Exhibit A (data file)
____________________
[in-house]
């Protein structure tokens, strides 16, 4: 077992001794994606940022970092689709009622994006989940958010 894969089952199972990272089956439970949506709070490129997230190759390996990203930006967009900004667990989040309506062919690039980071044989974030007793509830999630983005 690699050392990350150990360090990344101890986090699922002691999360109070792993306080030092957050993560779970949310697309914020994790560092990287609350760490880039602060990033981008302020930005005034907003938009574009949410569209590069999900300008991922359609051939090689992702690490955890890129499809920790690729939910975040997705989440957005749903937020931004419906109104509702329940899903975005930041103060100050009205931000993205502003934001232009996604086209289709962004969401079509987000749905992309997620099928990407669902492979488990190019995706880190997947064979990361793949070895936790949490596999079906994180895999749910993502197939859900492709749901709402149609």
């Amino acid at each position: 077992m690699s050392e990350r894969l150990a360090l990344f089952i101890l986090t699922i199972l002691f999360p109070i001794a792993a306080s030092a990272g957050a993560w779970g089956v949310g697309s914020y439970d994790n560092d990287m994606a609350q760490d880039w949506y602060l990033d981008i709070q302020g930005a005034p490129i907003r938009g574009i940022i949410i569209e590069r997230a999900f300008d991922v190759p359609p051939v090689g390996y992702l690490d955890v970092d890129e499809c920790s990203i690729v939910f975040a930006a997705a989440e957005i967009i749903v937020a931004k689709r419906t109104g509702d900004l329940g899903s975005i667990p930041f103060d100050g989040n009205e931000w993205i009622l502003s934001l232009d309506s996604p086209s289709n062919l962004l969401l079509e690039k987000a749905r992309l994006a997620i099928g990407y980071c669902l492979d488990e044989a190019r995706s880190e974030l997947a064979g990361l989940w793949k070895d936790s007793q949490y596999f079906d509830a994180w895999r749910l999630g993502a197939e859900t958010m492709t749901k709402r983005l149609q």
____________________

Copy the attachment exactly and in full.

[in-house]
């Protein structure tokens, strides 16, 4: 077992001794994606940022970092689709009622994006989940958010 894969089952199972990272089956439970949506709070490129997230190759390996990203930006967009900004667990989040309506062919690039980071044989974030007793509830999630983005 690699050392990350150990360090990344101890986090699922002691999360109070792993306080030092957050993560779970949310697309914020994790560092990287609350760490880039602060990033981008302020930005005034907003938009574009949410569209590069999900300008991922359609051939090689992702690490955890890129499809920790690729939910975040997705989440957005749903937020931004419906109104509702329940899903975005930041103060100050009205931000993205502003934001232009996604086209289709962004969401079509987000749905992309997620099928990407669902492979488990190019995706880190997947064979990361793949070895936790949490596999079906994180895999749910993502197939859900492709749901709402149609």
């Amino acid at each position: 077992m690699s050392e990350r894969l150990a360090l990344f089952i101890l986090t699922i199972l002691f999360p109070i001794a792993a306080s030092a990272g957050a993560w779970g089956v949310g697309s914020y439970d994790n560092d990287m994606a609350q760490d880039w949506y602060l990033d981008i709070q302020g930005a005034p490129i907003r938009g574009i940022i949410i569209e590069r997230a999900f300008d991922v190759p359609p051939v090689g390996y992702l690490d955890v970092d890129e499809c920790s990203i690729v939910f975040a930006a997705a989440e957005i967009i749903v937020a931004k689709r419906t109104g509702d900004l329940g899903s975005i667990p930041f103060d100050g989040n009205e931000w993205i009622l502003s934001l232009d309506s996604p086209s289709n062919l962004l969401l079509e690039k987000a749905r992309l994006a997620i099928g990407y980071c669902l492979d488990e044989a190019r995706s880190e974030l997947a064979g990361l989940w793949k070895d936790s007793q949490y596999f079906d509830a994180w895999r749910l999630g993502a197939e859900t958010m492709t749901k709402r983005l149609q």